Study lists 5 economic strengths for Nebraska, saying state is well-positioned for growth

By Margery Beck, AP
Thursday, September 9, 2010

Study: Neb. well-positioned for economic growth

LINCOLN, Neb. — Nebraska has a diverse economy that is positioned well to grow, but the state needs to work on turning its growing research and development into new products, according to a report released Thursday by GOP Gov. Dave Heineman.

Five industries have emerged as Nebraska’s strengths, with growth outpacing national rates: financial services; transportation, warehousing and distribution logistics services; precision metals manufacturing; bioscience; and renewable energy.

However, the state economy also has several areas of weakness, according to the $220,000 report, which was commissioned by the state’s Economic Development and Labor departments.

It said Nebraska’s lack of progress in developing value-added industries leads to lower demand for skills and lower wages. Value-added industries are those that add value to a raw product by taking it to a new stage of production — for example, taking what is traditionally a waste product like wheat stalks and turning them into building materials.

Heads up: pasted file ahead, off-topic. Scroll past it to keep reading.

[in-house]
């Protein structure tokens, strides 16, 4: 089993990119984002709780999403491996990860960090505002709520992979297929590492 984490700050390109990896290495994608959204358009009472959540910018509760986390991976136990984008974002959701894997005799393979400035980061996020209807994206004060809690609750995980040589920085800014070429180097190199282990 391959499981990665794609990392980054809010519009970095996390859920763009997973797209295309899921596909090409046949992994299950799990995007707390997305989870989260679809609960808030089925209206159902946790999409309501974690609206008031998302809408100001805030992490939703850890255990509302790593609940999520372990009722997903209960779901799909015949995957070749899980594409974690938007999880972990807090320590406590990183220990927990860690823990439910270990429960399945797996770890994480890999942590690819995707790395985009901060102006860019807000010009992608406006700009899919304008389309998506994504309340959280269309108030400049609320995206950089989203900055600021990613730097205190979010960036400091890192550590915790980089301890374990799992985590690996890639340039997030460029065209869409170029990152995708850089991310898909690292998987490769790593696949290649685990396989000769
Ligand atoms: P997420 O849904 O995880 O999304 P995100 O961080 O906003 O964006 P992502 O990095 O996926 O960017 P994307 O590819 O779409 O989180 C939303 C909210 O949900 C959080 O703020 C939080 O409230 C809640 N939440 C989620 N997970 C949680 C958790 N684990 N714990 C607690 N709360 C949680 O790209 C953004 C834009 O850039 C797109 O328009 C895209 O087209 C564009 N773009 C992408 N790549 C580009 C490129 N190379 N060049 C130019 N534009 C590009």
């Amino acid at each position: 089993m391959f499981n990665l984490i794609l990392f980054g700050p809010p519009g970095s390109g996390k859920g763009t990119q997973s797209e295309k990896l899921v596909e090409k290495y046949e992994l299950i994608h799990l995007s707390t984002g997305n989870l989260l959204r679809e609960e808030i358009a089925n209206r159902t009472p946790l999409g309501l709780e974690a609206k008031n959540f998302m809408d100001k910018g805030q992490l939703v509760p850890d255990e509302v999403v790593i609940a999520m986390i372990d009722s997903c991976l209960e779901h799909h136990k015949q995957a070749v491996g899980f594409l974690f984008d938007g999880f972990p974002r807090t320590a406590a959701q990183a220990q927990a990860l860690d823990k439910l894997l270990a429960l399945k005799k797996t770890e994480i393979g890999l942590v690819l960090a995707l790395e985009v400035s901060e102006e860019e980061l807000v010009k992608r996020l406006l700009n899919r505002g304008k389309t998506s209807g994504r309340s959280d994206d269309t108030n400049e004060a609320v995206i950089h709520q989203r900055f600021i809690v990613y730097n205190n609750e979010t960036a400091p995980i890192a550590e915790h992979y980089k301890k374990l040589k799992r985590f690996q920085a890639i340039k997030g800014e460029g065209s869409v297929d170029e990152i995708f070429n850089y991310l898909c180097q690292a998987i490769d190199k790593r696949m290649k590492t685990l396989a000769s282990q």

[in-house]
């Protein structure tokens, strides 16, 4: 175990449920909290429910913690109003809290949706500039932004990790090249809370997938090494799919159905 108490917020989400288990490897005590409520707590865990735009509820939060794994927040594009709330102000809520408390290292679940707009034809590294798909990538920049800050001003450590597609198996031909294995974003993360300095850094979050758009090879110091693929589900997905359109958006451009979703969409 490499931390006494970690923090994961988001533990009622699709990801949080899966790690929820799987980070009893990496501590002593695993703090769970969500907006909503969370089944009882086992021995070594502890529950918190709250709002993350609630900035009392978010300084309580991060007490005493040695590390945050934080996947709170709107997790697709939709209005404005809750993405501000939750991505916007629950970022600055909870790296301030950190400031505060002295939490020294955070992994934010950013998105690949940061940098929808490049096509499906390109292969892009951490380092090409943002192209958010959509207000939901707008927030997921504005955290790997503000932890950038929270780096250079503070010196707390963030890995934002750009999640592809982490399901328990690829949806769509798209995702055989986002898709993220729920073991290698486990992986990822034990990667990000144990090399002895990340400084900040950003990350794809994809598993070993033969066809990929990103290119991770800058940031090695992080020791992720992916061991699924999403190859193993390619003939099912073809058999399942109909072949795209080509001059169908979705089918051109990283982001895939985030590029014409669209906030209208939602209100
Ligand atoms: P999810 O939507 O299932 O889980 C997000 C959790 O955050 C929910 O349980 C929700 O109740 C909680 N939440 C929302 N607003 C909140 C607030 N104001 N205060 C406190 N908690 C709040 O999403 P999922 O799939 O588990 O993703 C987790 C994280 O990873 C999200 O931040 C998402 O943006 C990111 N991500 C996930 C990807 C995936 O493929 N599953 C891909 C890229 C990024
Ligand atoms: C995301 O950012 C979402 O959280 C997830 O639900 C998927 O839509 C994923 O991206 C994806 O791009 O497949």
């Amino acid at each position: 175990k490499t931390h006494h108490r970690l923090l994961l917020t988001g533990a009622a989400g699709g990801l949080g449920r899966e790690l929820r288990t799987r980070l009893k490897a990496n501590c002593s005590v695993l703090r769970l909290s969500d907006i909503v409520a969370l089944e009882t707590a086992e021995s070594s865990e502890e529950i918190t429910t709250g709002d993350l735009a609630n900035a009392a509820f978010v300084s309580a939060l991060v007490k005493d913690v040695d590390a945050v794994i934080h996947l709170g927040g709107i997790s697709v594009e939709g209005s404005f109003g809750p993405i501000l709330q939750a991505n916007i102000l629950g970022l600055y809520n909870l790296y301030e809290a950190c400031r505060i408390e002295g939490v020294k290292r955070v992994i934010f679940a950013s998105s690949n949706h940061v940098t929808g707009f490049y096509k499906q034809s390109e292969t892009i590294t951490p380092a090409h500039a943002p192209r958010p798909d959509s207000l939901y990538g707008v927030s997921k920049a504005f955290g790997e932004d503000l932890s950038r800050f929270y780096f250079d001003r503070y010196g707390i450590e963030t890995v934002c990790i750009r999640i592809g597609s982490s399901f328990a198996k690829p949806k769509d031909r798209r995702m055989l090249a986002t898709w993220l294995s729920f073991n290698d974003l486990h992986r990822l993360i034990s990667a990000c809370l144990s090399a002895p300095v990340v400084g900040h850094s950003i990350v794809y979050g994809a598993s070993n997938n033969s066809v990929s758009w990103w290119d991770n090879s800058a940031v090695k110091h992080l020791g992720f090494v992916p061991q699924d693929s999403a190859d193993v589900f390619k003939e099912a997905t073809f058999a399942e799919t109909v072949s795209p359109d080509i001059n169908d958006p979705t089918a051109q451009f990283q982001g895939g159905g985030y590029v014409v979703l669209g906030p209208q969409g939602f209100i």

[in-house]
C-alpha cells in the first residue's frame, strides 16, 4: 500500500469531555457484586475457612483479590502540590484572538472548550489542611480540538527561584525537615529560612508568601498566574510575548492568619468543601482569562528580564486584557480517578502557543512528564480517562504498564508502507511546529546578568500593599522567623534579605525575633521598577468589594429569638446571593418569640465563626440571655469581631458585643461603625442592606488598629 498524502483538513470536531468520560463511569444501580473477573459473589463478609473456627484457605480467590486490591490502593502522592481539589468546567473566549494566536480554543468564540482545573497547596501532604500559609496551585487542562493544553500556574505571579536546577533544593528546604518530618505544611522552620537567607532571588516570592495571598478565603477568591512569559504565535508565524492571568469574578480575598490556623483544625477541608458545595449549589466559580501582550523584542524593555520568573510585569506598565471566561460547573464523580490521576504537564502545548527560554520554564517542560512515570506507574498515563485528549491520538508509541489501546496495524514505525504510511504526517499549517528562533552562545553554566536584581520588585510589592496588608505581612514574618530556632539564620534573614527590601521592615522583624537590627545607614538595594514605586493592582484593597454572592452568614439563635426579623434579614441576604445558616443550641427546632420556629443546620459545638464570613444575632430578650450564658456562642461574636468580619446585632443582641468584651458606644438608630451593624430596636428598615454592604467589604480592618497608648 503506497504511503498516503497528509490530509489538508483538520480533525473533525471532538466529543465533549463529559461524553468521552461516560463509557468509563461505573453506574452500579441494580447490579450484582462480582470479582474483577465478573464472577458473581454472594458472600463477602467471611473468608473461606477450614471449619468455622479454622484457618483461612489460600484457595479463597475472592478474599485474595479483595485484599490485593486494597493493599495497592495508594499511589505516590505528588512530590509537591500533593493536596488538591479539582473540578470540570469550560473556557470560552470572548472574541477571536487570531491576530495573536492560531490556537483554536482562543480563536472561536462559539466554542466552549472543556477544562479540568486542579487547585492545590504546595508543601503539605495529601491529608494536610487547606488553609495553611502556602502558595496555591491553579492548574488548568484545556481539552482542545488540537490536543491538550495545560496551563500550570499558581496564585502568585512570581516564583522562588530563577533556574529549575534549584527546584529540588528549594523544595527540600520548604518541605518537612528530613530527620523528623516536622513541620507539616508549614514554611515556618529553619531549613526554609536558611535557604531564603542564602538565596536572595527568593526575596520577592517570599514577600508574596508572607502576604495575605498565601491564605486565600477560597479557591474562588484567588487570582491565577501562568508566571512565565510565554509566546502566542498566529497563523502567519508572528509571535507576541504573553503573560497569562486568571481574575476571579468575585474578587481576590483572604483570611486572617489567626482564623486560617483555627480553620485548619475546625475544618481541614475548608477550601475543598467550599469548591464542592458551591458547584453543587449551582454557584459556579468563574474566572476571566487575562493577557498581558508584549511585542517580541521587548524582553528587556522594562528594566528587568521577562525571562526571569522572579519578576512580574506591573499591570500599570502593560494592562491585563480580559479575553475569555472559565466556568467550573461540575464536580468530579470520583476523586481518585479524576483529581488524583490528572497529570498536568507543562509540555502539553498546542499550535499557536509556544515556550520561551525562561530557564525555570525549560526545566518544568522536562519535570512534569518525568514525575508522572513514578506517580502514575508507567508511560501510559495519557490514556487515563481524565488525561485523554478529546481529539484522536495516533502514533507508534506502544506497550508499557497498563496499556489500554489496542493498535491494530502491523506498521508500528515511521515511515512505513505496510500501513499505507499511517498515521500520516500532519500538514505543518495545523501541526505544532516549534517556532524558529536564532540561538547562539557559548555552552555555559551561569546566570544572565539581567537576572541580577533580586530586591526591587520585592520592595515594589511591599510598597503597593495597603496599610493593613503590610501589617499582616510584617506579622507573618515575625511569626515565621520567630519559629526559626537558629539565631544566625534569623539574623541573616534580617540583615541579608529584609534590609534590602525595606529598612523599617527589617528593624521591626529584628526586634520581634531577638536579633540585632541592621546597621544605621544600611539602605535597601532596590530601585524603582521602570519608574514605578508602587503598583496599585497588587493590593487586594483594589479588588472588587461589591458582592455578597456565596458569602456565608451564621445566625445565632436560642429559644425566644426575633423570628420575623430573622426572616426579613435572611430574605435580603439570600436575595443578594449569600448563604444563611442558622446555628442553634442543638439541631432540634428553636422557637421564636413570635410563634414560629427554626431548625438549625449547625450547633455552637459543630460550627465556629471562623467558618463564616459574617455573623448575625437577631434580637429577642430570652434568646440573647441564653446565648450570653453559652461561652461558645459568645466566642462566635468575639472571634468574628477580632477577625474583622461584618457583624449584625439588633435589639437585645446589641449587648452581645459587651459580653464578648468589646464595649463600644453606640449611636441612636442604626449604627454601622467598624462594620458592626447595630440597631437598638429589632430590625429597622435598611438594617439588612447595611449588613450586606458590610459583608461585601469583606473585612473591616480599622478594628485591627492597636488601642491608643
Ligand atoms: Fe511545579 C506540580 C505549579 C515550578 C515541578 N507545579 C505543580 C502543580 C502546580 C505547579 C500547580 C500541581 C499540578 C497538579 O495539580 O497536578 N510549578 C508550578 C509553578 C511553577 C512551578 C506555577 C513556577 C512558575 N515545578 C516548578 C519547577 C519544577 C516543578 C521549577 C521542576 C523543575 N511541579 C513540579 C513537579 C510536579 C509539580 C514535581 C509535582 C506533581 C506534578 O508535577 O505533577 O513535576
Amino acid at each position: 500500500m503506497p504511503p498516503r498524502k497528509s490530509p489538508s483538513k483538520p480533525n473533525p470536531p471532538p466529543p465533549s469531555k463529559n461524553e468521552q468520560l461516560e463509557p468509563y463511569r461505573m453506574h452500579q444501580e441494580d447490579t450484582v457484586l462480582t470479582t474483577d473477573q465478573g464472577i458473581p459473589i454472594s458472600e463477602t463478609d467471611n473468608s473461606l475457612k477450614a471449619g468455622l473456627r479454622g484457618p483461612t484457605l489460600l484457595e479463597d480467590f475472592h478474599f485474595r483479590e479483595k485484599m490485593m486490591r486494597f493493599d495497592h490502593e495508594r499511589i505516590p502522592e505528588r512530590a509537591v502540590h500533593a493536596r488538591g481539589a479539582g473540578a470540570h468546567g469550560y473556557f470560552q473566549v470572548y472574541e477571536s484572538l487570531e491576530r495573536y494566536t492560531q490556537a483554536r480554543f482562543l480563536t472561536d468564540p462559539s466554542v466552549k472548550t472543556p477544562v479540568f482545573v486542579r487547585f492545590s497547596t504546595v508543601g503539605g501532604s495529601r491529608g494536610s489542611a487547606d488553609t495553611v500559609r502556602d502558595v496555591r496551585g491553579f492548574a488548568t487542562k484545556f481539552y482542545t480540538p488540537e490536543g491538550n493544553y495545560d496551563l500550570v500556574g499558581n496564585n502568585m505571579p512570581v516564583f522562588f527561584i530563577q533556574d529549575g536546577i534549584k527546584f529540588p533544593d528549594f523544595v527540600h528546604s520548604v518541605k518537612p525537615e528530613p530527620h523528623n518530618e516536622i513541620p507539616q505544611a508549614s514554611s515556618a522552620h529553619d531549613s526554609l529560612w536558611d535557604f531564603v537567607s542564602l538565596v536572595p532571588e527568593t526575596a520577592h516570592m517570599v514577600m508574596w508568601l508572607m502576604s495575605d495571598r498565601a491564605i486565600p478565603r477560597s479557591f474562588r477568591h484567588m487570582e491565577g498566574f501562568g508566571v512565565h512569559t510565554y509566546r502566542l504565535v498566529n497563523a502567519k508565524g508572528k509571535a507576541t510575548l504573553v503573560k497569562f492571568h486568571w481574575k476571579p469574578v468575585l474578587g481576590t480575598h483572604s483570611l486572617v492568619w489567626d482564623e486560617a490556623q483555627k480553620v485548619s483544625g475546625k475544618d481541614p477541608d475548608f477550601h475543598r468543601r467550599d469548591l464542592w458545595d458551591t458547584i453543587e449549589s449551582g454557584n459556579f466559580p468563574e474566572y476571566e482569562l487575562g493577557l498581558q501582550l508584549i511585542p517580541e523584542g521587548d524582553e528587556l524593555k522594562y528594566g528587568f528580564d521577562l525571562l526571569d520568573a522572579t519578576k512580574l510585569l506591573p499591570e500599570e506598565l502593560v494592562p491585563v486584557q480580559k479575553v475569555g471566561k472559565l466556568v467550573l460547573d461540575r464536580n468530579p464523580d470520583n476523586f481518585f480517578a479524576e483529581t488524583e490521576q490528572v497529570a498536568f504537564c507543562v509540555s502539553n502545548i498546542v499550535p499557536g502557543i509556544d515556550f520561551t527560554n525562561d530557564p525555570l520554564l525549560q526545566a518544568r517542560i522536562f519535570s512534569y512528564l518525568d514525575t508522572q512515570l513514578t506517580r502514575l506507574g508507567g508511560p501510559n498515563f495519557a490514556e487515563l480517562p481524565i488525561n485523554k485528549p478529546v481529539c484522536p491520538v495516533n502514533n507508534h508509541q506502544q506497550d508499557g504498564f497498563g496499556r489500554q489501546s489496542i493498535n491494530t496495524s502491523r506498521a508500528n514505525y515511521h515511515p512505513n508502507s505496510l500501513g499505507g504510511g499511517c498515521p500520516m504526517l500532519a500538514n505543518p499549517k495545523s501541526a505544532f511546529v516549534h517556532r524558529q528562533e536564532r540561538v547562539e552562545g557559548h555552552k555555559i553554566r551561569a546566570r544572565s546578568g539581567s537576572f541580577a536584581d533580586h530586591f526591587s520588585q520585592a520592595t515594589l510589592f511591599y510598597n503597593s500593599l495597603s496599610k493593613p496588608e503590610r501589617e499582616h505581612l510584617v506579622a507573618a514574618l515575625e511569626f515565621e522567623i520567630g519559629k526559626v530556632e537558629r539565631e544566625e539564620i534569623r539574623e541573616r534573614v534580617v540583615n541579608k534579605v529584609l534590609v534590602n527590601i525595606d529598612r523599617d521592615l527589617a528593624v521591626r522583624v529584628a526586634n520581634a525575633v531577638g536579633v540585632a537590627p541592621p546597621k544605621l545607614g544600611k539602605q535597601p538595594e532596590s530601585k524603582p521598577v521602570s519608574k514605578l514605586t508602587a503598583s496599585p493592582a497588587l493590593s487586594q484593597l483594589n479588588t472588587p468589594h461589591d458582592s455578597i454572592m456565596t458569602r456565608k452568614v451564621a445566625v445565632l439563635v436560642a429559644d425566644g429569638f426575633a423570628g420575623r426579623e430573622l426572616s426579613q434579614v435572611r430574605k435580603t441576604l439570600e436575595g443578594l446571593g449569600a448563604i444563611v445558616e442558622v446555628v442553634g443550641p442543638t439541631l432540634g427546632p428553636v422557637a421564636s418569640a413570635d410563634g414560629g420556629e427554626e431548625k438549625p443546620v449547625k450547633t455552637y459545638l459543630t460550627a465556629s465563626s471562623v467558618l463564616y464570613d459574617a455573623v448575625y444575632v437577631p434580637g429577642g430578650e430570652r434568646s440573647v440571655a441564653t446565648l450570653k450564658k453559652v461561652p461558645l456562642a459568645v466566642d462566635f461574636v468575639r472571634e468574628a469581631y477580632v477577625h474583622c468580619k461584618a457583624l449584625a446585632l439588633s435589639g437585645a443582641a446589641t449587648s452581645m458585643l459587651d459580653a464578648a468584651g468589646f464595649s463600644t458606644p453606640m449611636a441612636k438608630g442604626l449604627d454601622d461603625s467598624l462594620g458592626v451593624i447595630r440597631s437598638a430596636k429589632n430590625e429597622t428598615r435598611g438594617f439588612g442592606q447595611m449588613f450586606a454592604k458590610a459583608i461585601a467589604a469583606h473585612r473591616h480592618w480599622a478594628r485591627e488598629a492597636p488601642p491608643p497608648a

The report also said Nebraska has had trouble translating its growing research and development base into new products and new companies, and that the state should create stronger links between industry and university researchers in areas such as applied research and development, technology commercialization and talent generation.

The report was compiled by nonprofit independent research and development organization Battelle Technology Partnership Practice.

“There’s clearly a good environment for business in Nebraska,” said Simon Tripp, a senior director with Battelle. “Moving forward, the key will be for Nebraska to continue to support programs and initiatives that help industry sustain a competitive edge in the global economy, provide the necessary skilled work force, and support innovation, entrepreneurship and new technology deployment.”

State and local economic development professionals, university and college officials and rural and urban business leaders helped with the study, Heineman said.

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